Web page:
Since 1982, the Falkland Islands have seen an increased military presence from the 36 Royal Marines previously stationed here. Following the sad realisation that the rhetoric of the Argentine government was to come to fruition, the British were understandably reluctant to leave the Islands as unprotected as they had been. This involved a monumental logistical achievement of over 1 million tonnes of supplies being unloaded 24 hours a day on the famous ‘B Slip’ slipway in Stanley between 1982 and 1985. The goods were destined to end up at RAF Mount Pleasant: the newest purpose-built RAF airfield in the World. Home to between one and two thousand military personnel, 4 Eurofighter Typhoon aircraft and several helicopters of various purpose, Mount Pleasant maintains the military deterrent of BFSAI (British Forces South Atlantic Islands).
It doesn’t take a mathematician or a sociologist to figure out that, for an entire community of 2500 Falkland Islanders, having a similar number of military personnel on a base 36 miles from the capital has the potential to have a major impact on life here. The Falkland Islands are, of course, extremely grateful for the military support offered by Britain and are happy to see the impressive Typhoons out and about and guiding the Airbridge planes in to land. That doesn’t, however, mask the other effects of having such a high civilian/military ratio. Informally, conversations we’ve had with many people here suggest that the relationship with the military is akin to the relationship with the contractors such as ourselves; there’s no choice but to have them here but that doesn’t mean it’s always a good thing for the local people. Standing outside one of a number of bars on a Friday or Saturday night when the Paras (in particular) are in might give some hint as to why this might be the case.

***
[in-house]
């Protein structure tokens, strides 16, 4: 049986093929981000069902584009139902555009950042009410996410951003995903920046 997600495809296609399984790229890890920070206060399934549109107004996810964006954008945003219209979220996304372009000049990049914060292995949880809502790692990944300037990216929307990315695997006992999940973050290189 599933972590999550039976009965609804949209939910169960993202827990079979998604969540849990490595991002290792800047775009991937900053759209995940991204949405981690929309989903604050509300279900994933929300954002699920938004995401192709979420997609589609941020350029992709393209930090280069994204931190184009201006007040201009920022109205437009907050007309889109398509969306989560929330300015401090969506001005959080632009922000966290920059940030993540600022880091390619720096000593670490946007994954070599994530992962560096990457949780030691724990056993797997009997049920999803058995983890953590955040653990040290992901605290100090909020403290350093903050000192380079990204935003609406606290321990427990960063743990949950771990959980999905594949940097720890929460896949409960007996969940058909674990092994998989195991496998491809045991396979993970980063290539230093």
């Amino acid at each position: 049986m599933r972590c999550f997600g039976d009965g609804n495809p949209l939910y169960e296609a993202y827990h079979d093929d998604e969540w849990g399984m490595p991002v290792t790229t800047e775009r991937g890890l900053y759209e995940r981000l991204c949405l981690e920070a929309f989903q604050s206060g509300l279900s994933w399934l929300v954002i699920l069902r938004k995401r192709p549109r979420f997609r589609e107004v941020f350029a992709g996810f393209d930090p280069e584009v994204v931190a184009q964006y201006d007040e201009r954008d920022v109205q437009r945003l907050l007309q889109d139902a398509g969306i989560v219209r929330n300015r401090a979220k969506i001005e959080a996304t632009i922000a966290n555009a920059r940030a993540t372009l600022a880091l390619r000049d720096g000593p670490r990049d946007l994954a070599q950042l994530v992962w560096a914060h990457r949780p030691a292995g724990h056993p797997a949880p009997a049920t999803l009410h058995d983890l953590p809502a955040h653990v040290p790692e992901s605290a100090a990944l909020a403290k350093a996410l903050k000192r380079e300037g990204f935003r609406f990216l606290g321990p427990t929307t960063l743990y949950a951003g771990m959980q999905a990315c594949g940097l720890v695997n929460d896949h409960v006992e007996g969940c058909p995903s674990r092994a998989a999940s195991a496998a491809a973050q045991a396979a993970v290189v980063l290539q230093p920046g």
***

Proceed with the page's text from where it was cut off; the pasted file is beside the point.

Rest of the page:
Still, the respect remains and there are many other positive impacts to be taken advantage of. With a British passport in hand, civilians are allowed on to the base and have access to the numerous employment opportunities provided by such infrastructure, as well as the entertainment available. As it was Han’s Birthday on the 2nd we spent the day at MPA, playing two games of bowling and then making our way to the Southern-most Go-Karting track in the World for a mini-tournament amongst 19 friends:
I should point out that, as the base is subject to the Official Secrets Act, we did have permission to take these photos. It was a great day out and it’s great to have the opportunity to do something a little different living in such a small city as Stanley. There’s also paintballing available so we’re looking forward to taking advantage of that some time soon too. It was a little difficult to re-adjust to driving home on the infamous MPA gravel road after that, with our 2.8-3 litre turbo engines not helping matters. We also got a nice little reminder of where we were on the drive home when we passed a river and Han spotted this little girl hanging about in the water:(I’m pretty sure this was a young female sea lion if you’re not sure)
We’ve taken our mid-contract flights to get to the South American mainland for a fortnight so we’ll be leaving the islands for the first time in a year this week. A scary but exciting prospect and we’ll report back on that in a few weeks’ time. In the mean time, you’ll have to be satisfied with the backlog of 60-odd posts from Pengoing South in the year since we began it.